Language Characteristics •Shows complete mastery of all grammatical forms •Establishes ability to analyze and talk about language •Develops reading/writing skills Training Goals •Develop secondary language skills of reading/writing •Provide advanced semantic training •Enhance abstract concepts

AND

Cause and Effect Skills:

• The concept of non-existence-Making things appear and disappear • Recognizing that an action causes a reaction • The emergence of intentionality is the first critical step in communication development

Receptive Vocabulary
(Understanding Language)

Expressive Language (Verbal Speech)

Learning to Communicate with the President

Concepts

Articulation Phonological Phoneme

Processing

Awareness

Teaching Our Children to Understand Printed Material
Phonics Phoneme

Awareness Sight Word Training Comprehension Spelling

Blake is learning to read and spell on the computer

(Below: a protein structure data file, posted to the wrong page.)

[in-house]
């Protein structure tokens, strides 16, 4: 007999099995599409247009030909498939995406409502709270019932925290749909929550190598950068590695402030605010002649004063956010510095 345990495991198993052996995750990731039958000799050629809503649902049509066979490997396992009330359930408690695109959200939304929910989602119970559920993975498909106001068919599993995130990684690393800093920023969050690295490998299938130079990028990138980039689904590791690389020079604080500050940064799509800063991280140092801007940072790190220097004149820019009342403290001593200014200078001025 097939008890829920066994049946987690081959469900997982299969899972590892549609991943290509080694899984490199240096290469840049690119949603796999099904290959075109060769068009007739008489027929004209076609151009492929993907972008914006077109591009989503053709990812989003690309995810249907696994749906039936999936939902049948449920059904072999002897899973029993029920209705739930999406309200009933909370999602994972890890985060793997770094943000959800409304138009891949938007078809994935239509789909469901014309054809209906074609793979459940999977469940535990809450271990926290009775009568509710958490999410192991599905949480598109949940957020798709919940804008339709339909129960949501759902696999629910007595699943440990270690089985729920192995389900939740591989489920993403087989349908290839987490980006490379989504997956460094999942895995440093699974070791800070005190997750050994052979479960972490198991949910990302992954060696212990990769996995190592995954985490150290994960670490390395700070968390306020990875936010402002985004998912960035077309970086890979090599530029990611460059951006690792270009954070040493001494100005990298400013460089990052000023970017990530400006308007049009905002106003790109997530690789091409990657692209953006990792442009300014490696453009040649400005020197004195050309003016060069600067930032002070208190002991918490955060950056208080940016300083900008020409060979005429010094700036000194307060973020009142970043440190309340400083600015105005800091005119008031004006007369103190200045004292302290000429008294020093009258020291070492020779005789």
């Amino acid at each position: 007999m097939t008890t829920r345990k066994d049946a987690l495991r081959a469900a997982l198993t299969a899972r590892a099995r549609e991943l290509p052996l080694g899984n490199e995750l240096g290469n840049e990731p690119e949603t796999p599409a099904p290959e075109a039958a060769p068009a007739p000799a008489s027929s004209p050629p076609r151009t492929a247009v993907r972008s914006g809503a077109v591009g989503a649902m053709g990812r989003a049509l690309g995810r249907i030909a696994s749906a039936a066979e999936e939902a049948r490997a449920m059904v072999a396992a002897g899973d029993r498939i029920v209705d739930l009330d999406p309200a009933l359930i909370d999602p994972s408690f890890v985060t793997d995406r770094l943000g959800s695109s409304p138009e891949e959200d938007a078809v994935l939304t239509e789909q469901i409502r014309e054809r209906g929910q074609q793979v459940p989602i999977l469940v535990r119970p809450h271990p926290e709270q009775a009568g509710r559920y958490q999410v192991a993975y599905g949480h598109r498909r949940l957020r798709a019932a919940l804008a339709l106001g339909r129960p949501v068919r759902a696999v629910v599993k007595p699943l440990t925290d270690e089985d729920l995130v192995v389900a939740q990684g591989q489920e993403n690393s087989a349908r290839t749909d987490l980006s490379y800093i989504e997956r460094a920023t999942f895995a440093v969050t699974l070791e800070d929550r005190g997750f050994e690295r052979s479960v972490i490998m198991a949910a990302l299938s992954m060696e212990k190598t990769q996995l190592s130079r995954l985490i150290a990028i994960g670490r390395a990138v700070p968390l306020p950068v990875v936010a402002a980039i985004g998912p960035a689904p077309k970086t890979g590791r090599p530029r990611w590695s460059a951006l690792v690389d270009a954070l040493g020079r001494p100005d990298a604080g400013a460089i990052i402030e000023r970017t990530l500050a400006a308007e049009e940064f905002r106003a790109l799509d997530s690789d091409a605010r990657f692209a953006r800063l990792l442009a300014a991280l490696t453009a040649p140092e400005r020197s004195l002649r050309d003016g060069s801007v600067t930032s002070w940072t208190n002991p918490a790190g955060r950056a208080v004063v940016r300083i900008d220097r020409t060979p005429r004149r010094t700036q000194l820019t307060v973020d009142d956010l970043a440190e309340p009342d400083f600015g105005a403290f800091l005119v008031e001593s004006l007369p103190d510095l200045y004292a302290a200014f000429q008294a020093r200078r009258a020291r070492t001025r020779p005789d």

• • • •

Arithmetic skills Money Time Concepts Provide visual approach to learning

Social Skill Development
• Improve interactions • Teach steps for social situations • Demonstrate appropriate body language • Telephoning skills • Emotions • Correct voice usage

Lifeskills Personal Success
By Attainment Company Reinforce Hygiene, Dressing, and Personal Care Skills

Software Websites
• • • • • • • • laureatelearning.com socialskillbuilder.com learningfundamental.com attainmentcompany.com silverliningmultimedia.com speechroom.com animatedspeech.com thinkingpublications.com

• Individualized to the Unique Needs of Your Child or Student • Evaluation Can be Accomplished in our Offices or via Phone Consultations • Uses “Prescription Software”TM Methodology • Uses available software as well as our Individualized Software Programs

Computer-Based Intervention Home Program Training Available

Val’s Contact Info:
• Write to: Dimensions Therapy Center 12545 Orange Drive Suite 502 Davie, Florida 33330 • Call: 954-236-9415 • E-Mail: info@dimensionsspeech.com • Website contains software reviews: www.dimensionstherapycenter.com

My Dream is Becoming a Reality
• Association of Developmentally Delayed Adolescents and Adults • Virtual Community-Global Support Village • Real Community • Technological state-of-the-art homes • Job training leading to all residents having employment • Social community for residents and families